A few weeks ago, the team at Noggin attended the Australian Airports Association (AAA) National Conference, the pre-eminent aviation conference in the Asia-Pacific region. There, we learned all about the latest innovations in airport technology as well as new developments in best-practice principles.
To all involved, it was truly an extraordinary experience interacting with and listening to industry leaders, professionals, and stakeholders. But one speaker really caught our attention, Belgian police officer, Jean-Pierre Devos.
Devos has more than 25 years of police experience. Since last year, he’s been working as an intelligence officer/analyst for the Federal Police of Belgium, in Brussels.
Prior to that, Devos served as the commander of the daily police unit, a patrolling team, at Brussels National Airport. The unit of 120 police officers is in charge of the “normal” police interventions at the airport, i.e. traffic issues, criminal investigations, public order, VIP arrivals.
He was in that role on March 22, 2016, the day of the Brussels Airport attack, which killed 32 civilians and injured hundreds more. In fact, he was at the airport’s police station, less than 75 meters away from the departures hall where the bombs were detonated.
Along with colleagues, he rushed to the scene to help. And he later even testified about his experiences before a parliamentary investigation commission.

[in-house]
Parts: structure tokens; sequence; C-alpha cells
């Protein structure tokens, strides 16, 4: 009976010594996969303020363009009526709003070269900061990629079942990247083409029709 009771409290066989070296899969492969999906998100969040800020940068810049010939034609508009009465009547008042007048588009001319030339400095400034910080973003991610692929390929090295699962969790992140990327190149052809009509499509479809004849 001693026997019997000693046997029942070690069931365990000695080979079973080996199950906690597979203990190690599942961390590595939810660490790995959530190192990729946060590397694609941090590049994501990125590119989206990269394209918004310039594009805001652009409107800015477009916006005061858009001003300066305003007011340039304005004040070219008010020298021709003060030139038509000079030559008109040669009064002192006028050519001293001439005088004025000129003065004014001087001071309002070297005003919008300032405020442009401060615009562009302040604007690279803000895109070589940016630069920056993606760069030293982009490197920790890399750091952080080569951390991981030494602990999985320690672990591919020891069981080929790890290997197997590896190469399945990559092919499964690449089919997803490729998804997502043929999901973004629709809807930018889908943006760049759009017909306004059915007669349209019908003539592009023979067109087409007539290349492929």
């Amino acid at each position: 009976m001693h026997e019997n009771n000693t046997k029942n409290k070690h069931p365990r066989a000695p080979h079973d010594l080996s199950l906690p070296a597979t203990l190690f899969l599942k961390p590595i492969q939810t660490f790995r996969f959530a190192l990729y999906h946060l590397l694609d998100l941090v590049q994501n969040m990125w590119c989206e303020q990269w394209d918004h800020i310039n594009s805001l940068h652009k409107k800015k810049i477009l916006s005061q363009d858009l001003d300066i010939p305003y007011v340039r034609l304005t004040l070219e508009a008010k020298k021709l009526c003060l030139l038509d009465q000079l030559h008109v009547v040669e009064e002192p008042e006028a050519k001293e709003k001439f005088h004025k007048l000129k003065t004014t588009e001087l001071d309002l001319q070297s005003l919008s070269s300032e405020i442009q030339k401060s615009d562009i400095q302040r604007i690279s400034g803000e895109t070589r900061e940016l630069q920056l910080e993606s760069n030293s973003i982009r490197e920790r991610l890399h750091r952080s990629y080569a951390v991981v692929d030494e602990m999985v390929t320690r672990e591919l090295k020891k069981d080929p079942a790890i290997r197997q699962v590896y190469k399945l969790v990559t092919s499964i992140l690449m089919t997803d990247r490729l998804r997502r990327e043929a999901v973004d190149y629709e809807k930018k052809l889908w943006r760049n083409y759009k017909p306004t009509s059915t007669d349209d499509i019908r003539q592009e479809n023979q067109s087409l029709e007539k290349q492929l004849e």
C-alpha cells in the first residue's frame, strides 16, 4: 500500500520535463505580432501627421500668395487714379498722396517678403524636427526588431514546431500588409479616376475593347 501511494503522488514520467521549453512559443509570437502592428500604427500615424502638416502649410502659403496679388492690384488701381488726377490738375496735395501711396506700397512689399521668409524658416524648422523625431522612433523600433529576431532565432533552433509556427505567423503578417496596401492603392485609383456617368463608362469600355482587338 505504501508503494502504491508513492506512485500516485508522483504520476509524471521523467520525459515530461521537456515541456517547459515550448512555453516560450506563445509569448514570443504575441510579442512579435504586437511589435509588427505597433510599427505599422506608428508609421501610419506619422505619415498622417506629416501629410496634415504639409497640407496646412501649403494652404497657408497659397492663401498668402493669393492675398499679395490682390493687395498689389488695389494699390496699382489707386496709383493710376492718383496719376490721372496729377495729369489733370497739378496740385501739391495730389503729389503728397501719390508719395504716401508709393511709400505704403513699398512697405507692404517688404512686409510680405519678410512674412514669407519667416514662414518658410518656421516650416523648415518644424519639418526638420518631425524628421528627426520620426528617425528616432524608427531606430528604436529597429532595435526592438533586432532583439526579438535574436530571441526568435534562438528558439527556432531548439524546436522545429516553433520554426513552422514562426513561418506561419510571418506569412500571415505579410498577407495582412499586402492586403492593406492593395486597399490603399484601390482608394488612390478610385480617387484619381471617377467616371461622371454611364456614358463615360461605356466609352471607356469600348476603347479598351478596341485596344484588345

During our session, though, he focused on an unusual challenge he faced while responding to the terror attack: the logistical challenge of having to navigate around bystanders in and around the terminal when the bombs went off. You see, the emergency team evacuated everyone in the terminal with the hope that they’d leave the scene entirely. Instead of fleeing though, a number of people just turned around and started recording with their smartphones.
What’s more, a few people even tried to get back into the terminal to pick up their luggage, in some cases climbing over the injured and the dead to reach their belongings. To ease the haphazard tide of human traffic, the first commissioner eventually had to actually assign station officers to prevent people from returning to the terminal.
Sure, a lot of this behavior makes no logical sense. But the implication is pretty clear for emergency response agencies: don’t expect your public to act rationally during a major incident.
Instead of assuming a passive or compliant public, agencies would be better served to take various bystander behaviors into account during their response trainings. With the prevalence of handheld devices, agencies should also expect more not less “disaster voyeurism” in the future, which then increases the likelihood that their response will be critiqued once those videos go viral.
The only question now is how emergency agencies will respond in the future.
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